Why You Should Work with True Believers – and Ignore the Rest
“Coming together is a beginning. Keeping together is progress. Working together is success.” The above proverb by Henry Ford can very well highlight the importance of teamwork. Every member depends on their fellow colleagues and through working together can contribute efficiently to company success.
Teams are formed of individuals who often have different tastes, preferences, attitudes. Real teamwork begins when they share a common vision and work together for a common goal. There are true believers who are committed to the challenge, feel they can make a difference and demonstrate how it can be done. But what if you have to deal with non-believers?
People who don’t believe in your vision will never help you achieve it.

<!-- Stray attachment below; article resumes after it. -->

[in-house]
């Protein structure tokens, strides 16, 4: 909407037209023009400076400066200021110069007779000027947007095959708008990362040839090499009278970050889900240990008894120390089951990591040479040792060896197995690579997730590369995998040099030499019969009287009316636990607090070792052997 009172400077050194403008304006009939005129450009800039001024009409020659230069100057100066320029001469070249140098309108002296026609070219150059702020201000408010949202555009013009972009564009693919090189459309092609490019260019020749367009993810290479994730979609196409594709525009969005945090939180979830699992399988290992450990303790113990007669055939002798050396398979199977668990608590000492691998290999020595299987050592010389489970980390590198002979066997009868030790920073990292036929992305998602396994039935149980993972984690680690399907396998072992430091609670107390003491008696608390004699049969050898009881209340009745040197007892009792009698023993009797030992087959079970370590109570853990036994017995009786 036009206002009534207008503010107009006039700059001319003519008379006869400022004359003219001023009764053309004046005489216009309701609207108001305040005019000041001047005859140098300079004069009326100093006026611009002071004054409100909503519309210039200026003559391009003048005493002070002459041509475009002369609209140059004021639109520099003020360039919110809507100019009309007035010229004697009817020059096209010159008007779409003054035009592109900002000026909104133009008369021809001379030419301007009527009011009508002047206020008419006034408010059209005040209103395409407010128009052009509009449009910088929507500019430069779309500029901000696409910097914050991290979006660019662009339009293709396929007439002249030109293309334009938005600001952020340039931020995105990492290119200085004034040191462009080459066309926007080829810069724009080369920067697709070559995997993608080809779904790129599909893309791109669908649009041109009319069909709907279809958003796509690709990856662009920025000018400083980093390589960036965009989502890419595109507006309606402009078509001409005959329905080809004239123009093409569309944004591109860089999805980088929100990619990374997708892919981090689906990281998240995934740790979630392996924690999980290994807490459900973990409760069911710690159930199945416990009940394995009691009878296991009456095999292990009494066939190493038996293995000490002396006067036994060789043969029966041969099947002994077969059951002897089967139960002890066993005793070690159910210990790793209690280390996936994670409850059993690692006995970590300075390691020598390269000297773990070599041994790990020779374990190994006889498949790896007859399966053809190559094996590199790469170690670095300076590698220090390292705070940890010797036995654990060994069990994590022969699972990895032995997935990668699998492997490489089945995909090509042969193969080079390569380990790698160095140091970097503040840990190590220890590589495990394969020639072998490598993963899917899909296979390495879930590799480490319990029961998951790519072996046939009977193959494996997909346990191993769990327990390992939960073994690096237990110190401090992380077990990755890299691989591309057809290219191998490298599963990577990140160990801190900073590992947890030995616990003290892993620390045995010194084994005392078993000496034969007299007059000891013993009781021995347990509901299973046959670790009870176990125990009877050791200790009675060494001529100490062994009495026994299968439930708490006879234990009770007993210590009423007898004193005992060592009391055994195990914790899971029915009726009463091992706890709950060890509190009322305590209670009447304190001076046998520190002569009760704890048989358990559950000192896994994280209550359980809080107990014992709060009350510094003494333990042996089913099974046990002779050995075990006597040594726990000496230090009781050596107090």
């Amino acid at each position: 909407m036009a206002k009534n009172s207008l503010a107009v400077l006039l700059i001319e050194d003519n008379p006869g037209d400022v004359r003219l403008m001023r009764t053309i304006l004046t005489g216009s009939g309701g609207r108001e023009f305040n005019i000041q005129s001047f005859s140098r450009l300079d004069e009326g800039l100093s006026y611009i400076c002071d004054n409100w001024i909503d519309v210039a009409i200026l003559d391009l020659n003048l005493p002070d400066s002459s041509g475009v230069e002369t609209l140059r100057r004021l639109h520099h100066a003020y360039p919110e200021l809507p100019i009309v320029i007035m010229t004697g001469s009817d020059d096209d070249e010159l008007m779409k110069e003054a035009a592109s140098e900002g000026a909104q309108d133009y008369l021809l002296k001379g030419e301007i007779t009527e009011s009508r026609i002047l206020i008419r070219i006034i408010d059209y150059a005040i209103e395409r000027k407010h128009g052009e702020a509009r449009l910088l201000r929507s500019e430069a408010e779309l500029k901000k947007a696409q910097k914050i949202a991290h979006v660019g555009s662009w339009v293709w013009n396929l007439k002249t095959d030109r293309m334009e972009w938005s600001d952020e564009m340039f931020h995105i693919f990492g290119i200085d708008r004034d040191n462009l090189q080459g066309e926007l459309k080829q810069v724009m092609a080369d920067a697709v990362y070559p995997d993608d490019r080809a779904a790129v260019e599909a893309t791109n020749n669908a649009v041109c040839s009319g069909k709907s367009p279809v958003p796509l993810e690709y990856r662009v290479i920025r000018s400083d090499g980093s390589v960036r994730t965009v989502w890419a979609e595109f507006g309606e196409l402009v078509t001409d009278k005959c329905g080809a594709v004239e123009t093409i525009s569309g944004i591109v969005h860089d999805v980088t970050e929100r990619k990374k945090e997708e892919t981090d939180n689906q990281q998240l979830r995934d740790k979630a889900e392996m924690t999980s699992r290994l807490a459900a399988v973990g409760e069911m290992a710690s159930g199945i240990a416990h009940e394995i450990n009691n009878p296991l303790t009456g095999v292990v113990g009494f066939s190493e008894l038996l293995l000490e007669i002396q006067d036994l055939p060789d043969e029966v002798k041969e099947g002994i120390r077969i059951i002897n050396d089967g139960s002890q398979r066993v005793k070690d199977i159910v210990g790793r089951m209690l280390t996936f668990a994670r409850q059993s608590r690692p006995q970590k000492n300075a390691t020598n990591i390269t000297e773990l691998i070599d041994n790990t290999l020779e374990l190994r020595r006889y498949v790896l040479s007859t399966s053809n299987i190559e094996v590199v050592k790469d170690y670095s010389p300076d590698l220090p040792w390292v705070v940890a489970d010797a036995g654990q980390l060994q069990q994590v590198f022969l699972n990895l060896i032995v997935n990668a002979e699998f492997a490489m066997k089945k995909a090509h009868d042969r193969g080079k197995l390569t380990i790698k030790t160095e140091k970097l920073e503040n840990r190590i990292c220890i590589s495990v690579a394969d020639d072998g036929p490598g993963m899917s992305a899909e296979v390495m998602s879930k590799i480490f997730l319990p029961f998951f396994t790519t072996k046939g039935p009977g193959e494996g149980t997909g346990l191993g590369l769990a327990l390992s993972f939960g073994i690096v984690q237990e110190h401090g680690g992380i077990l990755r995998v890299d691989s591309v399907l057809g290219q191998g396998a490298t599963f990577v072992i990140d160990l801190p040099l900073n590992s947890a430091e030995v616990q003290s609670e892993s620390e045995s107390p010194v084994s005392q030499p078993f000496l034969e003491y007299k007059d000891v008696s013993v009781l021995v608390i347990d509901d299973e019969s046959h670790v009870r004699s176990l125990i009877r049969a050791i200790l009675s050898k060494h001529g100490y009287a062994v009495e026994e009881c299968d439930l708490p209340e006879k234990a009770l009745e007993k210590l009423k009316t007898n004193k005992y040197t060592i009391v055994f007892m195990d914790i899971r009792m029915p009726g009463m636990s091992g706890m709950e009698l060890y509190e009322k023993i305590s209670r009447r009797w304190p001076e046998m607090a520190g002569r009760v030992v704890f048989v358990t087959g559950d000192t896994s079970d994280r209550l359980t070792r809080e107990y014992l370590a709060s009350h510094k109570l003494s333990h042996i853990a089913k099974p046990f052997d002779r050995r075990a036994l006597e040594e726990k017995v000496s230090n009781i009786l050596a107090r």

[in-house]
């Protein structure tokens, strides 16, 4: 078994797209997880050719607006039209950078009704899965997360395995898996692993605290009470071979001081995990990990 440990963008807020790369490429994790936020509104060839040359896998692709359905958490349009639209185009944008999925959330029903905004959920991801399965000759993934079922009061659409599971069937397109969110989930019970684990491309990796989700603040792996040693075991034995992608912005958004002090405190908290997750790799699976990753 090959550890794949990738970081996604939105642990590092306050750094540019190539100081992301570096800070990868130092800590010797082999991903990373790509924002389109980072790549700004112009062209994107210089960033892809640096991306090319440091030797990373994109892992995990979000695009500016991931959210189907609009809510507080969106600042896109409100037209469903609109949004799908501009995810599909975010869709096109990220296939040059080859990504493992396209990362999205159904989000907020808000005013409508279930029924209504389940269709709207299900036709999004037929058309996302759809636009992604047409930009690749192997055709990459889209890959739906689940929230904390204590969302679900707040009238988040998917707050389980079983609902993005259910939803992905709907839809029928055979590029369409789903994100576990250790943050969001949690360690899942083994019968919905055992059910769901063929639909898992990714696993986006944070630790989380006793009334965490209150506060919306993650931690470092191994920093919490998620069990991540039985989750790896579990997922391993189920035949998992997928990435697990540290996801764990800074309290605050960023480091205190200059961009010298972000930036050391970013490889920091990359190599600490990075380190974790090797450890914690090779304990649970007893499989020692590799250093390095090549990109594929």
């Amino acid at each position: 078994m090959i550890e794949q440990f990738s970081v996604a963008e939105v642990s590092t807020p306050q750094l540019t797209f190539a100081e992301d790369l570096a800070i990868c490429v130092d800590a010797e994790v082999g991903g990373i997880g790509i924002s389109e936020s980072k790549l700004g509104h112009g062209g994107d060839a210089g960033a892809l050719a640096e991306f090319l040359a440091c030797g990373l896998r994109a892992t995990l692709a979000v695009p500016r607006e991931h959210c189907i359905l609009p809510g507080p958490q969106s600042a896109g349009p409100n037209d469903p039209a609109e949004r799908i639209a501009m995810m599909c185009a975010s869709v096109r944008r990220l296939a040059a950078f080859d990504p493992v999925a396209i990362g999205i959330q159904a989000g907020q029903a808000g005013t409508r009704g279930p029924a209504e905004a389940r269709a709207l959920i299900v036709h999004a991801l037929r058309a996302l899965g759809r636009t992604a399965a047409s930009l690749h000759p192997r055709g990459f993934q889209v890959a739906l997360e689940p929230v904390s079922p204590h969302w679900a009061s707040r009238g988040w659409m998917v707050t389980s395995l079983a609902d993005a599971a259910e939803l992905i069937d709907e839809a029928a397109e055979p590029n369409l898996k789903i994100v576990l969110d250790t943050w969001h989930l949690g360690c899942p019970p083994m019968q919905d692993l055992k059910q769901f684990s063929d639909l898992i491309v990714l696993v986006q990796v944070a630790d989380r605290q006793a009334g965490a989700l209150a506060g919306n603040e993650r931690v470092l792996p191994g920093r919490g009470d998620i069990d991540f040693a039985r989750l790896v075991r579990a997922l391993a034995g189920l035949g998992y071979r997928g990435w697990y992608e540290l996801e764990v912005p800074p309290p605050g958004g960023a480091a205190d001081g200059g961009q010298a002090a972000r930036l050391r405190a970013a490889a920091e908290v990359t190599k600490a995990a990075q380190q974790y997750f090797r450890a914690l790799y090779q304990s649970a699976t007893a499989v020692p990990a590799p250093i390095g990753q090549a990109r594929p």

Unfortunately, one unbeliever has more power than many passionate believers. As a leader, you should not waste your time convincing unbelievers – instead, work with true believers and encourage weak believers to come over to your side.
How to spot a non-believer
There are two simple questions that can help you spot non-believers:
- Does this person believe in your vision?
- Does this person fuel the process or slow it down?
5 Principles When Dealing with Non-Believers
#1. Ignore non-believers
The goal of a non-believer is to slow down or even stop the process. So nothing they say will move the process forward.
#2. No policy of appeasement
There is no need to change or slow down your processes to please non-believers. They won’t be happy until you fail.
#3. Distract ill-willers
Try to move non-believers out of the way by giving assignments to distract them.
#4. Protect your team
Destruction is much easier than construction. So don’t pollute your team of believers with even one non-believer.
#5. Mind people at the top
If top stakeholders don’t believe in what you’re working to create, try to convince them. However, if it’s not worth bleeding for, distract or work around them.